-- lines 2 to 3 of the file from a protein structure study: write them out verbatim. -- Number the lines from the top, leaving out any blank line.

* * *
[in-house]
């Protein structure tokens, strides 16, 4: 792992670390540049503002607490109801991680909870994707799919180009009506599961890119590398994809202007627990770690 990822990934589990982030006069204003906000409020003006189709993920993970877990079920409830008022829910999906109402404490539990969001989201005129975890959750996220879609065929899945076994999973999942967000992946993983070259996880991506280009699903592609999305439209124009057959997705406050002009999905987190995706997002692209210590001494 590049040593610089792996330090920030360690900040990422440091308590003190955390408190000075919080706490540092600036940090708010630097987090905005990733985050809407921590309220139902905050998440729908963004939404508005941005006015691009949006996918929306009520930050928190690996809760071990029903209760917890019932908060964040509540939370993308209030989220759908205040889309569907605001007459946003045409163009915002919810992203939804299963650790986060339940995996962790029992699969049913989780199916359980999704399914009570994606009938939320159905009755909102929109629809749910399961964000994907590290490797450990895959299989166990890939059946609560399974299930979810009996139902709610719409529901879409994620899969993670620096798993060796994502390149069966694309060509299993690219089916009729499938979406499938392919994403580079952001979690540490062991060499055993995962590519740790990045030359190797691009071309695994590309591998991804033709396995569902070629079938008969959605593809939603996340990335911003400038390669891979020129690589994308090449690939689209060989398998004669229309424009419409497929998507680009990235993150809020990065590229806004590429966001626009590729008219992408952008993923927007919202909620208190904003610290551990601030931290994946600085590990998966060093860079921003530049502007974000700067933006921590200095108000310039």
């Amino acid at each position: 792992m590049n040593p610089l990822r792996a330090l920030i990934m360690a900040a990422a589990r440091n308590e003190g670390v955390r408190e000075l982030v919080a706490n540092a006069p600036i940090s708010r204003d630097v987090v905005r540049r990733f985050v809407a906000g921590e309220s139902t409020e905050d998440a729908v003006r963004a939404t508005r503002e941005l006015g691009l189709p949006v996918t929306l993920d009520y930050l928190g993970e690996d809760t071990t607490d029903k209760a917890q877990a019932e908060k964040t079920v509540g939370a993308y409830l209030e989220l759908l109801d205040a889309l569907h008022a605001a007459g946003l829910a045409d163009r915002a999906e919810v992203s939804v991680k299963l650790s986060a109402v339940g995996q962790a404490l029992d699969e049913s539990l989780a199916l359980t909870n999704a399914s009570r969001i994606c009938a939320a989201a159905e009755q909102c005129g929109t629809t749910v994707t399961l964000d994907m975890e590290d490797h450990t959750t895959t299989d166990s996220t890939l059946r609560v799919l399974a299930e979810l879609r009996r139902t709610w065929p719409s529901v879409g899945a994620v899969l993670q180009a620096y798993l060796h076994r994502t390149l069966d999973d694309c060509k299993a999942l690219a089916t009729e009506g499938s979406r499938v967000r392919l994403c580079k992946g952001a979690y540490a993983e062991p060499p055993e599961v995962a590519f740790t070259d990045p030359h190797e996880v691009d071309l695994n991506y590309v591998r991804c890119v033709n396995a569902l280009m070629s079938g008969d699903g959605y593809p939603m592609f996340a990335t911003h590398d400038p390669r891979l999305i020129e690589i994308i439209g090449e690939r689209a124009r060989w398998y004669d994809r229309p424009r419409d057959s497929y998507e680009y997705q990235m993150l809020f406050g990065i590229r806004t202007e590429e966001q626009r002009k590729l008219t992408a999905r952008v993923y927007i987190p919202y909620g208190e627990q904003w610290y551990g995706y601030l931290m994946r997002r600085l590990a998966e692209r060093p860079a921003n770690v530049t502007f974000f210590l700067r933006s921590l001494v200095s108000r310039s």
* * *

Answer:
């Protein structure tokens, strides 16, 4: 792992670390540049503002607490109801991680909870994707799919180009009506599961890119590398994809202007627990770690 990822990934589990982030006069204003906000409020003006189709993920993970877990079920409830008022829910999906109402404490539990969001989201005129975890959750996220879609065929899945076994999973999942967000992946993983070259996880991506280009699903592609999305439209124009057959997705406050002009999905987190995706997002692209210590001494 590049040593610089792996330090920030360690900040990422440091308590003190955390408190000075919080706490540092600036940090708010630097987090905005990733985050809407921590309220139902905050998440729908963004939404508005941005006015691009949006996918929306009520930050928190690996809760071990029903209760917890019932908060964040509540939370993308209030989220759908205040889309569907605001007459946003045409163009915002919810992203939804299963650790986060339940995996962790029992699969049913989780199916359980999704399914009570994606009938939320159905009755909102929109629809749910399961964000994907590290490797450990895959299989166990890939059946609560399974299930979810009996139902709610719409529901879409994620899969993670620096798993060796994502390149069966694309060509299993690219089916009729499938979406499938392919994403580079952001979690540490062991060499055993995962590519740790990045030359190797691009071309695994590309591998991804033709396995569902070629079938008969959605593809939603996340990335911003400038390669891979020129690589994308090449690939689209060989398998004669229309424009419409497929998507680009990235993150809020990065590229806004590429966001626009590729008219992408952008993923927007919202909620208190904003610290551990601030931290994946600085590990998966060093860079921003530049502007974000700067933006921590200095108000310039």
């Amino acid at each position: 792992m590049n040593p610089l990822r792996a330090l920030i990934m360690a900040a990422a589990r440091n308590e003190g670390v955390r408190e000075l982030v919080a706490n540092a006069p600036i940090s708010r204003d630097v987090v905005r540049r990733f985050v809407a906000g921590e309220s139902t409020e905050d998440a729908v003006r963004a939404t508005r503002e941005l006015g691009l189709p949006v996918t929306l993920d009520y930050l928190g993970e690996d809760t071990t607490d029903k209760a917890q877990a019932e908060k964040t079920v509540g939370a993308y409830l209030e989220l759908l109801d205040a889309l569907h008022a605001a007459g946003l829910a045409d163009r915002a999906e919810v992203s939804v991680k299963l650790s986060a109402v339940g995996q962790a404490l029992d699969e049913s539990l989780a199916l359980t909870n999704a399914s009570r969001i994606c009938a939320a989201a159905e009755q909102c005129g929109t629809t749910v994707t399961l964000d994907m975890e590290d490797h450990t959750t895959t299989d166990s996220t890939l059946r609560v799919l399974a299930e979810l879609r009996r139902t709610w065929p719409s529901v879409g899945a994620v899969l993670q180009a620096y798993l060796h076994r994502t390149l069966d999973d694309c060509k299993a999942l690219a089916t009729e009506g499938s979406r499938v967000r392919l994403c580079k992946g952001a979690y540490a993983e062991p060499p055993e599961v995962a590519f740790t070259d990045p030359h190797e996880v691009d071309l695994n991506y590309v591998r991804c890119v033709n396995a569902l280009m070629s079938g008969d699903g959605y593809p939603m592609f996340a990335t911003h590398d400038p390669r891979l999305i020129e690589i994308i439209g090449e690939r689209a124009r060989w398998y004669d994809r229309p424009r419409d057959s497929y998507e680009y997705q990235m993150l809020f406050g990065i590229r806004t202007e590429e966001q626009r002009k590729l008219t992408a999905r952008v993923y927007i987190p919202y909620g208190e627990q904003w610290y551990g995706y601030l931290m994946r997002r600085l590990a998966e692209r060093p860079a921003n770690v530049t502007f974000f210590l700067r933006s921590l001494v200095s108000r310039s």